Terror checks intensified as London enters election fray
Britain’s Boris Johnson said yesterday the security services were stepping up monitoring of convicted terrorists released early from prison, as the London Bridge attack became embroiled in the election campaign. The prime minister revealed around 74 people with terrorist convictions had been released early from prison in a similar way to Usman Kan, who left jail last December and went on to stab two people to death in Friday’s rampage.
“They are being properly invigilated to make sure there is no threat,” Johnson told the BBC in an interview. “We’ve taken a lot of action as you can imagine in the last 48 hours,” he said, adding he would not provide “operation details”. Khan, 28, was shot dead while wearing a fake explosives vest by police on London Bridge after a stabbing spree that also injured three people launched at a nearby prisoner rehabilitation event he was attending.
Members of the public were hailed as heroes for preventing even greater loss of life by tackling him -- one armed with a five-foot (1.5-metre) narwhal tusk and another with a fire extinguisher. Police, who on Saturday searched two properties in central England believed to be linked to Khan, have said they believe he was acting alone and are not seeking anybody else. But the Islamic State group has released a statement claiming responsibility for the attack.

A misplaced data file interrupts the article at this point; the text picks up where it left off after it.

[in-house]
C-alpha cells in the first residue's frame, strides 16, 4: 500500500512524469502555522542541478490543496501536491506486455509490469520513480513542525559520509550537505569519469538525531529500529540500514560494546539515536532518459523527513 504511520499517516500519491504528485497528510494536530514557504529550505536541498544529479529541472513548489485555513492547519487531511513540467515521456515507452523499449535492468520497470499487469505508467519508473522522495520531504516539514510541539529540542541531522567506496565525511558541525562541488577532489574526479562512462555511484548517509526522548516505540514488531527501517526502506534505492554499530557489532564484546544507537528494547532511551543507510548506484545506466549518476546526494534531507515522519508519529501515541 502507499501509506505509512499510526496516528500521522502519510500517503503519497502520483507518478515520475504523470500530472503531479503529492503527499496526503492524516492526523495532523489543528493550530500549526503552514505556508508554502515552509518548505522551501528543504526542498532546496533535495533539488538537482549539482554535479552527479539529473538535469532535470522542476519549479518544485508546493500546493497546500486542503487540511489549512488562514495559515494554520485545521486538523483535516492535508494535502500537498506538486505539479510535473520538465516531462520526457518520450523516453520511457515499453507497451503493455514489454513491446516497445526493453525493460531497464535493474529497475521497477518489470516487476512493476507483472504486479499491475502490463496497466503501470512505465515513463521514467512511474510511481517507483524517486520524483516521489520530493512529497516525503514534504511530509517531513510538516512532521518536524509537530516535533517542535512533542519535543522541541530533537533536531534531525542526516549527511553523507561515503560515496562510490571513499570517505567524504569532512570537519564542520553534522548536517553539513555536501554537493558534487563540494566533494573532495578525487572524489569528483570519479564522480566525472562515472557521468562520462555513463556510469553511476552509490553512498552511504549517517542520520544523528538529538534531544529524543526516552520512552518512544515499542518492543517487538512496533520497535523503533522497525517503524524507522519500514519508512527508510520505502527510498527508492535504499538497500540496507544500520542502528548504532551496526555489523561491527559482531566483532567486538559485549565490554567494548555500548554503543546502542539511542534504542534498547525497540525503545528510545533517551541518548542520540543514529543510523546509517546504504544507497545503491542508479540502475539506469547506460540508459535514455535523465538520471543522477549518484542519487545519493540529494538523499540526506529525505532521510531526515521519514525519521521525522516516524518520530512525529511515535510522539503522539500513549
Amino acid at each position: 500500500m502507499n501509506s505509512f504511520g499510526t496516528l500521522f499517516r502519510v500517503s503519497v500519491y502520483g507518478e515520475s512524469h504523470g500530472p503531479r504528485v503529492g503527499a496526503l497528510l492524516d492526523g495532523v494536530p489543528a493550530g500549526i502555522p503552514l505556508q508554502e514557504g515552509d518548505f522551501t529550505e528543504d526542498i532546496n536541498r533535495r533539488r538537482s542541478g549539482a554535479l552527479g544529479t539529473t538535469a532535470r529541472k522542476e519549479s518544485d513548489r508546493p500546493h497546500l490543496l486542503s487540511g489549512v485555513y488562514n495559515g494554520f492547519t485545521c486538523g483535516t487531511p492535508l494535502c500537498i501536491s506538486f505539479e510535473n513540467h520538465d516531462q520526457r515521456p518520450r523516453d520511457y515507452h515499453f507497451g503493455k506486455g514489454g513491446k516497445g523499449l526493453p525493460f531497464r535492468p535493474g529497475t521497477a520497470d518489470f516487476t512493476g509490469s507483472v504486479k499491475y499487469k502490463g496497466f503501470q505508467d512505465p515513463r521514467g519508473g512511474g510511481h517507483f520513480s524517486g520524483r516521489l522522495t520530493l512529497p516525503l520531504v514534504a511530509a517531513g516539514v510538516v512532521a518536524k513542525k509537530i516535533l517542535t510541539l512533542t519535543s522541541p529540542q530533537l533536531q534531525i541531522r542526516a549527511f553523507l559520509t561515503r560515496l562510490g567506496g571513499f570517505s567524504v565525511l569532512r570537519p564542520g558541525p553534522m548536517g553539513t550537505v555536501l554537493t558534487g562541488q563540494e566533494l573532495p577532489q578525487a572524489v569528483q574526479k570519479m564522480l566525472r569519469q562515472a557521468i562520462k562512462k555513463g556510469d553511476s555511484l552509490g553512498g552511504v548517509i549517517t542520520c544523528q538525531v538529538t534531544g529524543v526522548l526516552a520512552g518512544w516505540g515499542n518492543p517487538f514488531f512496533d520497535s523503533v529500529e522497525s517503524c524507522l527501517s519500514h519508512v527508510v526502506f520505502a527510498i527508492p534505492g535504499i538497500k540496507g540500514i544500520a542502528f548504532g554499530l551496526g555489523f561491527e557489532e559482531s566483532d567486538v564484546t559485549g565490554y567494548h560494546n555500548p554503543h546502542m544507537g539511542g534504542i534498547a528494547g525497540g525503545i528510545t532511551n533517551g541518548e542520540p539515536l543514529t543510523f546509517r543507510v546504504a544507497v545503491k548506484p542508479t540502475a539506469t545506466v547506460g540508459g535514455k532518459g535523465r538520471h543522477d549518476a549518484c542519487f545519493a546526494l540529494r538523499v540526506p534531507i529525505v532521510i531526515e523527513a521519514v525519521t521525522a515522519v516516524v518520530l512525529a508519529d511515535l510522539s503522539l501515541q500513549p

‘Keep you safe’
Khan, a British national, had been handed an indeterminate sentence for the protection of the public in 2012, with at least eight years in prison. He was part of an eight-man network inspired by Al-Qaeda who had plotted to bomb targets including the London Stock Exchange, and planned to take part in “terrorist training” in Pakistan. But his sentence was quashed by the Court of Appeal in April 2013 and he received a new 21- year term, comprising a custodial sentence of 16 years and five years on conditional release.
He had then been conditionally released from jail last December under so-called licensing conditions after serving around half of his jail term. Khan has become a contentious political issue ahead of Britain’s December 12 election, with Johnson blaming the previous Labour government for changing the law in 2008 to allow for the early release of prisoners.
The Tory leader has vowed that if he reclaims power this month he will end early release for terrorist offences and introduce minimum 14-year sentences, with some convicted never to be released. The proposals were not in the Conservatives’ formal manifesto released last Sunday. Johnson penned an article setting out the new stance in The Mail yesterday newspaper, under the headline: “Give me a majority and I’ll keep you safe from terror”.